Freelances at Nautilus magazine Tweet for pay
FREELANCES in the US have even poorer provision for enforcing their rights than elsewhere. There is, at last, a move to set up relatively affordable Small Claims procedures - in the shape of a Bill before the House of Representatives, the would-be Copyright Alternative in Small-Claims Enforcement Act (CASE Act). The Electronic Frontier Foundation is opposing it in case, you know, people have to pay for copyright infringements.
In the meantime, nineteen contributors to Nautilus magazine have resorted to publishing an open letter to its publisher: "As of December 13, we are writers and editors awaiting payment from Nautilus magazine for a collective debt totalling $50,000. Some of us have been waiting to be paid for more than a year."
They asked supporters to Tweet out #paynautiluswriters - saying "Hopes were high when Nautilus magazine was founded four years ago as 'a New Yorker version of Scientific American' featuring well-researched and thoughtful articles on science and philosophy." Nautilus was "created with a grant from the John Templeton Foundation... [the publisher] promised to pay upon completion of a pending merger with the American Association for the Advancement of Science, or AAAS," they write. The grant was not renewed and that merger never came about.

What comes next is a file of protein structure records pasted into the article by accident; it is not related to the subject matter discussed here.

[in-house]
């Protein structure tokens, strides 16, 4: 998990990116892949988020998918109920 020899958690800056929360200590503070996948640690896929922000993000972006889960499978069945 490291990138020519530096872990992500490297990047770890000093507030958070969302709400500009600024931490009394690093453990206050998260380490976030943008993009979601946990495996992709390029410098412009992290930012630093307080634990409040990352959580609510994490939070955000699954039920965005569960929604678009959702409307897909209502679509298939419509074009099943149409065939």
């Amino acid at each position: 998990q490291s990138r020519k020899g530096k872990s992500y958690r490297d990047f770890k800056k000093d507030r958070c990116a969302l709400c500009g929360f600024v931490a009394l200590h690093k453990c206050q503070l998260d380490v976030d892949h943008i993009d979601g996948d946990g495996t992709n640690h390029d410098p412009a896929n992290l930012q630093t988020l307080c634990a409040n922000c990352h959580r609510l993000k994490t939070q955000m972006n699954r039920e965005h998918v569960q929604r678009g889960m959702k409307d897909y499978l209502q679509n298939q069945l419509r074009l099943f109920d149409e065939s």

On 1 February, Shannon Stirone Tweeted: "the National Writer's Union has reached a payment agreement with... Nautilus. Never doubt the power of a group fighting for what is right. Thanks to everyone for their continued support!" At the same time Evelyn Lamb noted that "Several writers have been paid in full already."
It would of course be better for freelances in the US to have a proper legal recourse. But it took several years to get a small claims court capable of hearing cases involving copyright in the UK, after the existing courts were accidentally stopped from hearing these cases. In this case at lease, a social media campaign seems to be working.